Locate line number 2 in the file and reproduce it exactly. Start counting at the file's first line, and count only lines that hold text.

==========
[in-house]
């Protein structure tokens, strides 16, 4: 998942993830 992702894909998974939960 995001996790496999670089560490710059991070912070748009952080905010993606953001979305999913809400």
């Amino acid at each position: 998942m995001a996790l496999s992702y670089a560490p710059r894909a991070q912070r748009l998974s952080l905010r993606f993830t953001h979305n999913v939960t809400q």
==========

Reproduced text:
């Protein structure tokens, strides 16, 4: 998942993830 992702894909998974939960 995001996790496999670089560490710059991070912070748009952080905010993606953001979305999913809400």